Finally, psychological egoism has also been accused of using [[circular logic]]: “If a person willingly performs an act, that means he derives personal enjoyment from it; therefore, people only perform acts that give them personal enjoyment”. In particular, seemingly altruistic acts must be performed because people derive enjoyment from them, and are therefore, in reality, egoistic.. This statement is circular because its conclusion is identical to its hypothesis (it assumes that people only perform acts that give them personal enjoyment, and concludes that people only perform acts that give them personal enjoyment).

I’ve added the claim, based on memory that “This objection was made by William Hazlitt in the 19th century, and has been restated many times since then”, but Google only produces reference to a previous occasion on which I made the same claim. Can anyone point to a good citation of Hazlitt on this, or to any other versions of this argument from the 19th and 20th centuries?

Categories: Books and culture, Philosophy Tags:

Border taxes on CO2

October 18th, 2006 20 comments

If a global emissions trading system is to be implemented, there needs to be a method of deterring free riders – countries that choose not to limit their own emissions. The obvious candidate is a border tax on embodied CO2 emissions. This possibility looks a lot closer with the EU considering trying it out for cement. The issue is unlikely to go away, and will no doubt cause huge ructions in WTO and similar bodies if it goes ahead. (via Dan Drezner).

Categories: Economics - General, Environment Tags:

Belated congratulations

October 17th, 2006 11 comments

As everyone knows by now, the Bank of Sweden Prize in Economic Sciences in Memory of Alfred Nobel went to Edmund Phelps. Phelps award is one of the relatively rare cases where the Economics Nobel has genuinely been awarded for a single big discovery rather than for a research program. By incorporating inflation expectations into the Philips curve, Phelps killed the idea of a stable long-run trade-off between unemployment and inflation, and, in effect, predicted the emergence of inflation in the 1970s. As Phelps himself noted, the implication of the new model that there exists a ‘natural’ or ‘non-accelerating inflation’ rate of unemployment has not fared nearly so well, but the central point that there is nothing to be gained, in the long run, by allowing inflation rates to rise, remains valid.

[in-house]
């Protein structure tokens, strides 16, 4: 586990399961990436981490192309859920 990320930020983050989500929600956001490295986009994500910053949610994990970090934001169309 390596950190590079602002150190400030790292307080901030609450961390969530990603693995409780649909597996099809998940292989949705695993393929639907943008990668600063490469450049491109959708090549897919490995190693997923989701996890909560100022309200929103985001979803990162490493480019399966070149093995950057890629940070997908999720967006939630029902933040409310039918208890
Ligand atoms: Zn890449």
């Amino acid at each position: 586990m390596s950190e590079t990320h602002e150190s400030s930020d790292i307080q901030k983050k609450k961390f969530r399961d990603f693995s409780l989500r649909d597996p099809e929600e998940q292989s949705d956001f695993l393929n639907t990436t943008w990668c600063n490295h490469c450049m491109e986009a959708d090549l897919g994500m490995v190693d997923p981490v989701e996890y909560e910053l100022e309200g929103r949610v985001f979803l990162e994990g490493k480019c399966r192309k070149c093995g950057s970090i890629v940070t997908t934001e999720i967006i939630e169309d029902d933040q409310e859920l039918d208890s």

Congratulations also to the winner of the Peace Prize, Muhammed Yunus who founded the microcredit provider Grameen Bank

Even more belatedly, Australian Terry Tao shared the Fields Medal in mathematics back in August for his contributions to partial differential equations, combinatorics, harmonic analysis and additive number theory.

Categories: Economics - General, Science Tags:

Monday message board

October 16th, 2006 35 comments

It’s time, once again for the Monday Message Board. As usual, civilised discussion and absolutely no coarse language, please.

Categories: Regular Features Tags:


October 16th, 2006 49 comments

I don’t imagine John Howard reads this blog, or even my columns in the Financial Review, but it was striking, after the discussion we had here to see him make an explicit link between climate change and the severity of the current drought. This is big progress even on his position of month ago, where he was still trying to have a bit each way.

It will be interesting to see how denialists in the commentariat and blogosphere, most of whom are also Howard partisans, respond to this.

Also, while I’m praising Howard, the training package he announced recently was a good thing, and seems to mark an abandonment of the silly idea that it’s OK to finish your education at year 10. Not everyone needs a university education, but failing to finish school (or achieve an equivalent outcome) and get some sort of post-school qualification is a recipe for low wages and regular unemployment.

Categories: Economics - General, Environment Tags:

Speaking of …

October 16th, 2006 6 comments

The Holden blimp flew over my house at the weekend, close enough to see the screen.

Categories: Life in General Tags:

Air war in Iraq

October 14th, 2006 43 comments

Not surprisingly, the publication by the Lancet of new estimates suggesting that over 600 000 people have died (mostly violently) in Iraq, relative to what would have been expected based on death rates in the year before the war, has provoked violent controversy. A lot of the questions raised about the earlier survey, estimating 100 000 excess deaths in the first year or so appear to have been resolved. In particular, the lower bound estimate is now around 400 000, so that unless the survey is rejected completely, there can be no doubt about catastrophic casualties.